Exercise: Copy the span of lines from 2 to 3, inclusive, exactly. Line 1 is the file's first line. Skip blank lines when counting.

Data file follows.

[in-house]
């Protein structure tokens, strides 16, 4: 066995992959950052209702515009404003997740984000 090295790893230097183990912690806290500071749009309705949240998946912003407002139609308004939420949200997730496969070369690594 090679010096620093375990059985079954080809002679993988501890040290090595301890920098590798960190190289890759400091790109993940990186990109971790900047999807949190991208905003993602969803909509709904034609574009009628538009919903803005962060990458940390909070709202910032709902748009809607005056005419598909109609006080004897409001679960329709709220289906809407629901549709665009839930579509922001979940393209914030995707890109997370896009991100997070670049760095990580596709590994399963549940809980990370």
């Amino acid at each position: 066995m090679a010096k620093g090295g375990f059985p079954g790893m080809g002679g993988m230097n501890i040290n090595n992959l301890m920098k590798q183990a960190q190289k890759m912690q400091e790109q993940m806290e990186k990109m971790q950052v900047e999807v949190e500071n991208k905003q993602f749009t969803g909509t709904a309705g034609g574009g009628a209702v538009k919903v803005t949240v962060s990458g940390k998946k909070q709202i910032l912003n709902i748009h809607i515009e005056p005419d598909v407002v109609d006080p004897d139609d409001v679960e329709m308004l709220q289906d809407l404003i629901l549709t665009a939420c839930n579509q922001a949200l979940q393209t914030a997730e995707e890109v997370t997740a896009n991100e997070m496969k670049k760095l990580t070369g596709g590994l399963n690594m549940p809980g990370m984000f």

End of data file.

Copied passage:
């Protein structure tokens, strides 16, 4: 066995992959950052209702515009404003997740984000 090295790893230097183990912690806290500071749009309705949240998946912003407002139609308004939420949200997730496969070369690594 090679010096620093375990059985079954080809002679993988501890040290090595301890920098590798960190190289890759400091790109993940990186990109971790900047999807949190991208905003993602969803909509709904034609574009009628538009919903803005962060990458940390909070709202910032709902748009809607005056005419598909109609006080004897409001679960329709709220289906809407629901549709665009839930579509922001979940393209914030995707890109997370896009991100997070670049760095990580596709590994399963549940809980990370």
């Amino acid at each position: 066995m090679a010096k620093g090295g375990f059985p079954g790893m080809g002679g993988m230097n501890i040290n090595n992959l301890m920098k590798q183990a960190q190289k890759m912690q400091e790109q993940m806290e990186k990109m971790q950052v900047e999807v949190e500071n991208k905003q993602f749009t969803g909509t709904a309705g034609g574009g009628a209702v538009k919903v803005t949240v962060s990458g940390k998946k909070q709202i910032l912003n709902i748009h809607i515009e005056p005419d598909v407002v109609d006080p004897d139609d409001v679960e329709m308004l709220q289906d809407l404003i629901l549709t665009a939420c839930n579509q922001a949200l979940q393209t914030a997730e995707e890109v997370t997740a896009n991100e997070m496969k670049k760095l990580t070369g596709g590994l399963n690594m549940p809980g990370m984000f």